The Kingdom of Eswatini has once again hosted the East, Central, and Southern Africa College of Nursing (ECSACON) delegates for the 15th Biennial Scientific Conference and the 7th Quadrennial General Assembly.
The conference kicked off on a high note in Manzini on 13 September 2022, with delegates from 16 Eastern, Central, and Southern African countries including Uganda, South Africa, Tanzania, Rwanda, Zimbabwe, Namibia, Seychelles, and the hosts Eswatini, Botswana and Lesotho. The conference was last held in the Kingdom in August 1998, under the theme: ‘Improving Adolescent Health: Nurses and Midwives Working in Partnership with Communities’ and was officiated by His Majesty King Mswati III. This was one of the most memorable events where the country witnessed experts in nursing and midwifery science sharing scientific knowledge and best practices aimed at improving the health of our people.
The conference was officially opened by the World Health Organization (WHO) Director-General Dr. Tedros Ghebreyesus. Delivering a recorded message, he started by applauding all nurses and midwives in Southern, Eastern, and Central Africa for their steadfast commitment and courage during the COVID-19 pandemic. He also noted that there is a shortage of nurses and midwives globally, adding that a notable shortage is in the African region.
He mentioned that at the World Health Assembly (WHA), countries committed to strengthening support and safeguarding nurses, midwives, and other members of the healthcare workforce. Dr. Ghebreyesus highlighted that WHO has developed tools to support countries to follow through on this commitment including the global strategy for nursing and midwifery. He noted that, in this regard, there are encouraging signs of progress.
“WHO remains committed to supporting all countries to strengthen their health workforce, especially in Africa and we remain committed to supporting all nurses and midwives to ensure that they receive the quality education, decent pay, safe and enabling environment, and the respect they deserve,” he said.
During the official opening, His Excellency the Honourable Acting Prime Minister of Eswatini Themba Masuku acknowledged the tremendous strides that African countries have made in addressing Adolescent Health issues which, because of HIV/AIDS, suffered a setback in the early 2000s until the discovery of Antiretroviral drugs which became a solution to the HIV burden. Masuku reiterated that the extraordinary commitment, selflessness, passion, nonpartisanship, and dedication demonstrated by nurses and midwives in addressing health challenges faced by communities and meeting Regional and Global targets cannot be over-emphasised.
He added that the Kingdom of Eswatini, just like other countries in the ECSA region, is committed to attaining Universal Health Coverage (UHC) and that nurses and midwives are essential to achieving (UHC) through Primary Health Care.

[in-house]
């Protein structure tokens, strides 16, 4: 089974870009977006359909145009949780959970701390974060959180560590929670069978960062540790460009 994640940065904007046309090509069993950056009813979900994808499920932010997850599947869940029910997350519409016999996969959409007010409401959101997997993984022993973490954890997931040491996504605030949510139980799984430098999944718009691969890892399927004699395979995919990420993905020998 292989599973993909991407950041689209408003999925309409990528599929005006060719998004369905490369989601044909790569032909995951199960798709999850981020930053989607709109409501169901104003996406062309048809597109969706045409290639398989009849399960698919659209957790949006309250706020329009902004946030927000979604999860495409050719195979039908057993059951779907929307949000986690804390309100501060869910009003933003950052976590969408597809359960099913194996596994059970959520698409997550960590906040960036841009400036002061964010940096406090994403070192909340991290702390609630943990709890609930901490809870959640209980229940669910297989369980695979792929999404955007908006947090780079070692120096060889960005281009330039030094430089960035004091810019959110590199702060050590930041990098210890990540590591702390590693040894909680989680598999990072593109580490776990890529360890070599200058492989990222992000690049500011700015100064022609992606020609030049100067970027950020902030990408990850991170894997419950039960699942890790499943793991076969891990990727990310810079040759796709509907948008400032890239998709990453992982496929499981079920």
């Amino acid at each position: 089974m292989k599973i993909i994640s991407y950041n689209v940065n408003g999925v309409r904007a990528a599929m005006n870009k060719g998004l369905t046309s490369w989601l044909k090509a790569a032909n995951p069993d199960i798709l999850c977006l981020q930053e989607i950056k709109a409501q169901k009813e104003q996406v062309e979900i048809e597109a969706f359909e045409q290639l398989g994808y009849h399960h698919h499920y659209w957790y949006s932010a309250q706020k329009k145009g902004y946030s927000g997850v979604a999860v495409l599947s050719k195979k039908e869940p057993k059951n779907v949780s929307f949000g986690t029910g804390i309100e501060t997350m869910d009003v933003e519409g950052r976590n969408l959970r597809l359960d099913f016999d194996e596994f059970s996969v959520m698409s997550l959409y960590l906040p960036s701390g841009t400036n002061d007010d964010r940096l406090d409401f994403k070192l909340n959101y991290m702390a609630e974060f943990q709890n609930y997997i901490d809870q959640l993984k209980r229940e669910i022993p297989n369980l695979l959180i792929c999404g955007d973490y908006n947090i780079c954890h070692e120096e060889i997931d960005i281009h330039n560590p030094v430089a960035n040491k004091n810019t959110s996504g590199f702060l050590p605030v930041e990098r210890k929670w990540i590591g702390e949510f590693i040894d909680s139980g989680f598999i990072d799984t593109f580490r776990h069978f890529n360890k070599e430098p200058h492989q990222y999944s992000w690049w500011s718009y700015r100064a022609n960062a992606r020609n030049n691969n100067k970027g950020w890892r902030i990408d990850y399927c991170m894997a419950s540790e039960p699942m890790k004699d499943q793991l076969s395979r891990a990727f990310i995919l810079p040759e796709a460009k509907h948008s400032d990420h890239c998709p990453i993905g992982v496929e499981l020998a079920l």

“You are often the first healthcare staff to interact with patients and sometimes the only health professional a patient will ever see. You provide care, support, and treatment for the sick, the injured, the dying and support their families and communities,” he said.
Masuku noted that the change in disease burden and emerging new diseases, such as COVID-19 have highlighted the need to strengthen how healthcare is delivered in the ECSA region and the world at large. He further stated that this also challenges the nursing and midwifery professions to embrace science and innovation as they constantly search for solutions for the new and complex challenges they face in the production of Nurses and Midwives (education), Leadership and Management, research as well as clinical practice.
The Acting PM also noted that the sub-Saharan Africa region has grown economically over the last two decades with an impressive growth of over 300% rate of total GDP since 2000. This growth, he noted, has been accompanied by increases in health spending and significant gains in health outcomes with improvement in healthcare and health outcomes being directly supported by the region’s economic growth. Despite the progress, Masuku added, the region still struggles with the highest disease burden in the world, including an emerging dual burden of communicable and non-communicable diseases. “This calls for investing in the Nursing and Midwifery professions if we are to attain Universal Health Coverage as well as Sustainable Development Goals (SDGs).
“In the same vein, the COVID-19 pandemic has profoundly affected nursing education and practice. This pandemic has exposed gaps and vulnerabilities of health systems and has presented important lessons for future preparedness,” he said, adding that the conference, therefore, comes at an opportune time to share lessons learned and learn from one another to contribute to attaining universal health coverage and the sustainable development goals. “We cannot succeed without each other, and we need to engage with respect and dignity whilst seeking guidance from the norms and principles that have evolved through time, experience, and collective wisdom”.
The conference was attended by over 400 nurses who took the time to observe a moment of silence for all nurses and midwives who lost their lives due to COVID-19. The delegates also re-took the pledge to practice the profession faithfully and to maintain and uphold the standard of the nursing profession.
ECSACON has for the past 32 years contributed to building capacity in nursing education, nursing regulation, and practice. It has contributed to several studies conducted including the State of the World Nursing report, and the World Midwifery report to name a few.